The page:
Over a twenty-year career that has included everything from quirky indies and Woody Allen films to big budget studio pictures, actress Scarlett Johansson has forged her own path and chosen projects that showcased the full range of her talents. Just this week, we see her twice on the silver screen as she also shows her action skills in "Captain America: Winter Soldier." And while “Lost In Translation” marked Johansson's official arrival as a serious actress, it is quite possible that from here on out audiences will most associate her with “Under The Skin,” an existential science fiction film directed and co-written by Jonathan Glazer.
Based on the novel by Michael Faber and co-written by Walter Campbell, “Under The Skin” stars Johansson as a nameless creature from another planet who has descended to earth – Scotland, to be exact – in voluptuous, naked female form. We first encounter her as she strips the clothing from a dead woman on the side of the road so as to better fit in with the human world. Her mission is rather simple: to feast upon unsuspecting humans. After a ruthless encounter with a Czech tourist that underscores the emotionless nature of her alien character, she drives around the city of Glasgow in a nondescript van and uses her alluring presence and sexy English accent to pick up locals off the street. The first half of the film is composed almost entirely of these driving scenes and Johansson interacting with actual everyday Scots. (The production team used hidden cameras to achieve this highly realistic effect, and it pays off by drawing us into this foreign environment). Upon picking up her victims, she takes them to her secret lair and seduces them into a black liquid pit from which they’ll never escape.
Throughout the first half of the film, we experience this foreign world as she does – through dispassionate alien eyes. But after picking up a physically deformed man, we see Johansson’s character begin to register human emotions for the first time. She asks him questions about his life, taking an interest in him despite his deformity, and the scene has a wonderful genuineness about it. When she lures him back to her lair and into a state of undress, she decides to take pity on him – an indication of her human evolution. From here, the film becomes more of an existential character study of Johansson’s transformation from alien to female, all while she becomes more acquainted with the complicated nature of human relationships.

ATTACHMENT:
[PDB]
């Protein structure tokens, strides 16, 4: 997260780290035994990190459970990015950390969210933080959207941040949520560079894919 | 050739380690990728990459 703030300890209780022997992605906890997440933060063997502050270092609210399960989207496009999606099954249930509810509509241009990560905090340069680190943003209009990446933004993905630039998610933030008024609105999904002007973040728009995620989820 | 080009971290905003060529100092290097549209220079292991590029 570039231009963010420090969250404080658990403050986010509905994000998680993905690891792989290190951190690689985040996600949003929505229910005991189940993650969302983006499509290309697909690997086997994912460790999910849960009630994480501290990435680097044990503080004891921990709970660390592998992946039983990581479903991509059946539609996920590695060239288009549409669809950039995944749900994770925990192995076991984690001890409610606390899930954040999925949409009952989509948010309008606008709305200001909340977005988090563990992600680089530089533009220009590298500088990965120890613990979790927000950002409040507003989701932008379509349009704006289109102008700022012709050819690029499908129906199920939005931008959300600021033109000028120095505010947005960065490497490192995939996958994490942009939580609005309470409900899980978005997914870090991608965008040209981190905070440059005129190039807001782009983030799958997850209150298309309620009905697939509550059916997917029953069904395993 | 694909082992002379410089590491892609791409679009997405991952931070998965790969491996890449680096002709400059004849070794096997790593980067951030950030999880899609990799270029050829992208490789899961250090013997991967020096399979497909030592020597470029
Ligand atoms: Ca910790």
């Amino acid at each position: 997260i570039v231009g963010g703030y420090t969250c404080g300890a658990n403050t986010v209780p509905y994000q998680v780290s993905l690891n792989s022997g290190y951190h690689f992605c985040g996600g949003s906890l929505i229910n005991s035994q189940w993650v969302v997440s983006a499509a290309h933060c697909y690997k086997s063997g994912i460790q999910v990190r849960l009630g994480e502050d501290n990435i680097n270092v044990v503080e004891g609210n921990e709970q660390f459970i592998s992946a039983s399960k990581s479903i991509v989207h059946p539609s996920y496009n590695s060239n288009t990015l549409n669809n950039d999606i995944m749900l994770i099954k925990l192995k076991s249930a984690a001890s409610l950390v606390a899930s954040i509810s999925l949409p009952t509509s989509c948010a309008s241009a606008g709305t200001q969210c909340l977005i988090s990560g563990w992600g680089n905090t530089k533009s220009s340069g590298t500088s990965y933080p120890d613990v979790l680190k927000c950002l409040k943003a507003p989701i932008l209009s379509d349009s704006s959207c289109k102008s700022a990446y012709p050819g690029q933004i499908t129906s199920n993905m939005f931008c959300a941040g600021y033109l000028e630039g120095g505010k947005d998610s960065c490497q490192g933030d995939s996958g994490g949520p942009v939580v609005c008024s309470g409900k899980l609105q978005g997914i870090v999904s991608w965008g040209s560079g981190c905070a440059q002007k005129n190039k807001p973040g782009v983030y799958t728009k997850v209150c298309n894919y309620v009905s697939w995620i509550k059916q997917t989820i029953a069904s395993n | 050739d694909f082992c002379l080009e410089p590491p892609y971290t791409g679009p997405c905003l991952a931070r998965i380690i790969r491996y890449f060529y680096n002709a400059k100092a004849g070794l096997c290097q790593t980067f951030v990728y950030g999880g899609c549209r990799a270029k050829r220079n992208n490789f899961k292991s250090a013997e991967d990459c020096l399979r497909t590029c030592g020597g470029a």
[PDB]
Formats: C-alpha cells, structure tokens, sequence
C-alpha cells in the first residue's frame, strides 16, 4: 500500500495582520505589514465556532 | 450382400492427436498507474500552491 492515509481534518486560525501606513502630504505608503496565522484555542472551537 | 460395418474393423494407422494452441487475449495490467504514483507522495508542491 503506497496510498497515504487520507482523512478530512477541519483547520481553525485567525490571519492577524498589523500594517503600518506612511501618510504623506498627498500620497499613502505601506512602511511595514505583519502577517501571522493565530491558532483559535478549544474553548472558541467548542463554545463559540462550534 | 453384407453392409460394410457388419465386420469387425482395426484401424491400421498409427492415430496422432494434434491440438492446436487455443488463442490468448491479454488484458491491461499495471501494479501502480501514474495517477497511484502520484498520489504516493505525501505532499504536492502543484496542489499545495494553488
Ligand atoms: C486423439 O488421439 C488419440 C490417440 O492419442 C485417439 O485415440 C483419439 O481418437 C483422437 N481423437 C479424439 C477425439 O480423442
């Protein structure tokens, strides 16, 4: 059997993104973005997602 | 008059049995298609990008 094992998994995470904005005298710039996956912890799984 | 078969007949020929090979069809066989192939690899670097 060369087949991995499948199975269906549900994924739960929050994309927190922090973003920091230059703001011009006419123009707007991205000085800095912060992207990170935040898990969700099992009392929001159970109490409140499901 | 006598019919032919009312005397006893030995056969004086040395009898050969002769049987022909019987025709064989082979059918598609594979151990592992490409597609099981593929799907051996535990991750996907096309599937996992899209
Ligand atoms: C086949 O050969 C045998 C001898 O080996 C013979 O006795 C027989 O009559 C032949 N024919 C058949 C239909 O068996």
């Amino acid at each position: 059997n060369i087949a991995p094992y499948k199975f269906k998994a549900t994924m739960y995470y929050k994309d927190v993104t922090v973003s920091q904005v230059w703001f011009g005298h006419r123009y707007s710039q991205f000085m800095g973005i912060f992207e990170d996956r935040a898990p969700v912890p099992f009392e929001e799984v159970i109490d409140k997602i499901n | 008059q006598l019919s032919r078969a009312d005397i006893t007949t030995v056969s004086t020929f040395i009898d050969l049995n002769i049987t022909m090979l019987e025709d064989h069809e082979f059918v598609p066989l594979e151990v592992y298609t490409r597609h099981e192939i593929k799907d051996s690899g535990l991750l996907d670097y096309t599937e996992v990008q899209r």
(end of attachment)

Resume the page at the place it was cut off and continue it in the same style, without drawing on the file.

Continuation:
Because the film doesn’t follow a traditional narrative structure, it succeeds in being highly unpredictable, which especially works to its benefit in the final act. The first half is a little repetitive considering all the scenes of Johansson picking up men in her van, but the single-mindedness of the story, paired with the beautifully haunting cinematography by Daniel Landin, has a way of sucking the viewer into this otherworldly setting. Once her human emotions and self-awareness are awakened, we feel the story marching toward a tragic conclusion, and it’s a testament to Johansson’s performance that she’s able to convey this with body language and pared-down dialogue. This harrowing vibe is also aided by the unforgettable, string-heavy score composed by Mica Levi, which is reminiscent of Jonny Greenwood’s work on “There Will Be Blood” and is as much a character in the movie as Johansson or the Glasgow setting.
This film marks director and co-writer Jonathan Glazer’s third feature after 2000’s “Sexy Beast” and 2004’s “Birth.” In those previous films, he breathed new life into two familiar genres: the British gangster film and the ghost story; and it seems he had similar aims with this picture. But even though he proved himself to be a visionary with his first two films, there is nothing that obviously stands out about them that would anticipate what he achieves with “Under The Skin.” Whereas most extraterrestrial-related science fiction films highlight the alien backstory and the characteristics that define their uniqueness, Glazer goes the opposite way, aligning the viewer with the alien’s perspective, which in turn makes the humans come off as the outsiders. Also, by focusing so stringently on the alien’s perspective, it adds an emotional truth to the proceedings – much more so than, say, an elaborate spaceship or an invented language.
That being said, Glazer’s obsession with character perspective is also detrimental to the overall film. To be so fully immersed in such a foreign world and point of view is enjoyable, but the lack of plot, character motivation and the defiantly elliptical storyline are ultimately unrewarding.
“Under The Skin” is best suited to sci-fi fans and independent filmgoers looking for a unique experience at the cinema. It will probably leave you wanting more, especially for those who are accustomed to the traditional narrative structure of Hollywood films, but it’s a strangely poetic film that definitely stands out among the pack.
By Lucas Mirabella
Rated R for nudity, sexual content, violence and language.